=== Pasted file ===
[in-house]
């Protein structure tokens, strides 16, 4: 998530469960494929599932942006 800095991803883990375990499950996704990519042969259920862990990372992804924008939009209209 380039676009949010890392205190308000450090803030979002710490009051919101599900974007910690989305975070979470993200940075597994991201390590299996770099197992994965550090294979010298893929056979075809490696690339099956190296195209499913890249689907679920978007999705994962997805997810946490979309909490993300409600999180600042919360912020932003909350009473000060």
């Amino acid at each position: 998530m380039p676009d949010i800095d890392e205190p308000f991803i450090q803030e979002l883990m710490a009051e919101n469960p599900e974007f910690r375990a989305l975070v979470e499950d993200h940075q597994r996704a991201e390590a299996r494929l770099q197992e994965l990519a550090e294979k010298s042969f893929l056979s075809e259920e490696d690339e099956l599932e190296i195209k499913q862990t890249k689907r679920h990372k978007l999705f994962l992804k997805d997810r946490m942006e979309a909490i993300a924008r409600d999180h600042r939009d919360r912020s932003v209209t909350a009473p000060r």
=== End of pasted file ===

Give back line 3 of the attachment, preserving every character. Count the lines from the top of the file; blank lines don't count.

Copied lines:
């Amino acid at each position: 998530m380039p676009d949010i800095d890392e205190p308000f991803i450090q803030e979002l883990m710490a009051e919101n469960p599900e974007f910690r375990a989305l975070v979470e499950d993200h940075q597994r996704a991201e390590a299996r494929l770099q197992e994965l990519a550090e294979k010298s042969f893929l056979s075809e259920e490696d690339e099956l599932e190296i195209k499913q862990t890249k689907r679920h990372k978007l999705f994962l992804k997805d997810r946490m942006e979309a909490i993300a924008r409600d999180h600042r939009d919360r912020s932003v209209t909350a009473p000060r």